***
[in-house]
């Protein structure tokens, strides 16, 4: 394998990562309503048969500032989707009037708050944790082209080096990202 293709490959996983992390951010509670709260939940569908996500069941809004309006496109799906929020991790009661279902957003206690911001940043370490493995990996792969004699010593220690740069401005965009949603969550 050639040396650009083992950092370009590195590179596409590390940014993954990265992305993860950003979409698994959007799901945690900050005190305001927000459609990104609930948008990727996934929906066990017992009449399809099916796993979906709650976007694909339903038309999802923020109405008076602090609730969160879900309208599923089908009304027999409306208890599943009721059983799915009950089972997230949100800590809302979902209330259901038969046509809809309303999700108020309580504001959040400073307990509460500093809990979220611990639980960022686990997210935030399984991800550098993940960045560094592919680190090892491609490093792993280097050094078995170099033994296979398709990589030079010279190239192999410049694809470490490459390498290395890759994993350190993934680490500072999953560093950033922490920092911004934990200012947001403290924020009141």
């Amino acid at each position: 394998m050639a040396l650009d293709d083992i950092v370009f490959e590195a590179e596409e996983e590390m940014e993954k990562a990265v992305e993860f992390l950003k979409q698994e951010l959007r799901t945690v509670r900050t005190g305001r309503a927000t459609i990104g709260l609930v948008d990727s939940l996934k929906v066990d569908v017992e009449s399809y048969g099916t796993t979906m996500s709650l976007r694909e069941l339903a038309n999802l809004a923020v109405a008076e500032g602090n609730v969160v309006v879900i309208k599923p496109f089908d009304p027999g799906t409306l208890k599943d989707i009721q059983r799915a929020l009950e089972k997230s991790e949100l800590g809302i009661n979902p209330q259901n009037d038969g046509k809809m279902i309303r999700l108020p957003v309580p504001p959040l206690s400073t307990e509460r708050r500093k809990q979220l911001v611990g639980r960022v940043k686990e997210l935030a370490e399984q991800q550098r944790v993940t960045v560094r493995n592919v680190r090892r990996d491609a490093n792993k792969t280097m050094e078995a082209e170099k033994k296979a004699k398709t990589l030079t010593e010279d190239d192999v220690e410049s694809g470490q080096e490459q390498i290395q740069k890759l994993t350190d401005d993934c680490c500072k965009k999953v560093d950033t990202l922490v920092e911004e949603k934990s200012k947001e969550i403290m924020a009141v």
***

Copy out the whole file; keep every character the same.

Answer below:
[in-house]
């Protein structure tokens, strides 16, 4: 394998990562309503048969500032989707009037708050944790082209080096990202 293709490959996983992390951010509670709260939940569908996500069941809004309006496109799906929020991790009661279902957003206690911001940043370490493995990996792969004699010593220690740069401005965009949603969550 050639040396650009083992950092370009590195590179596409590390940014993954990265992305993860950003979409698994959007799901945690900050005190305001927000459609990104609930948008990727996934929906066990017992009449399809099916796993979906709650976007694909339903038309999802923020109405008076602090609730969160879900309208599923089908009304027999409306208890599943009721059983799915009950089972997230949100800590809302979902209330259901038969046509809809309303999700108020309580504001959040400073307990509460500093809990979220611990639980960022686990997210935030399984991800550098993940960045560094592919680190090892491609490093792993280097050094078995170099033994296979398709990589030079010279190239192999410049694809470490490459390498290395890759994993350190993934680490500072999953560093950033922490920092911004934990200012947001403290924020009141």
């Amino acid at each position: 394998m050639a040396l650009d293709d083992i950092v370009f490959e590195a590179e596409e996983e590390m940014e993954k990562a990265v992305e993860f992390l950003k979409q698994e951010l959007r799901t945690v509670r900050t005190g305001r309503a927000t459609i990104g709260l609930v948008d990727s939940l996934k929906v066990d569908v017992e009449s399809y048969g099916t796993t979906m996500s709650l976007r694909e069941l339903a038309n999802l809004a923020v109405a008076e500032g602090n609730v969160v309006v879900i309208k599923p496109f089908d009304p027999g799906t409306l208890k599943d989707i009721q059983r799915a929020l009950e089972k997230s991790e949100l800590g809302i009661n979902p209330q259901n009037d038969g046509k809809m279902i309303r999700l108020p957003v309580p504001p959040l206690s400073t307990e509460r708050r500093k809990q979220l911001v611990g639980r960022v940043k686990e997210l935030a370490e399984q991800q550098r944790v993940t960045v560094r493995n592919v680190r090892r990996d491609a490093n792993k792969t280097m050094e078995a082209e170099k033994k296979a004699k398709t990589l030079t010593e010279d190239d192999v220690e410049s694809g470490q080096e490459q390498i290395q740069k890759l994993t350190d401005d993934c680490c500072k965009k999953v560093d950033t990202l922490v920092e911004e949603k934990s200012k947001e969550i403290m924020a009141v």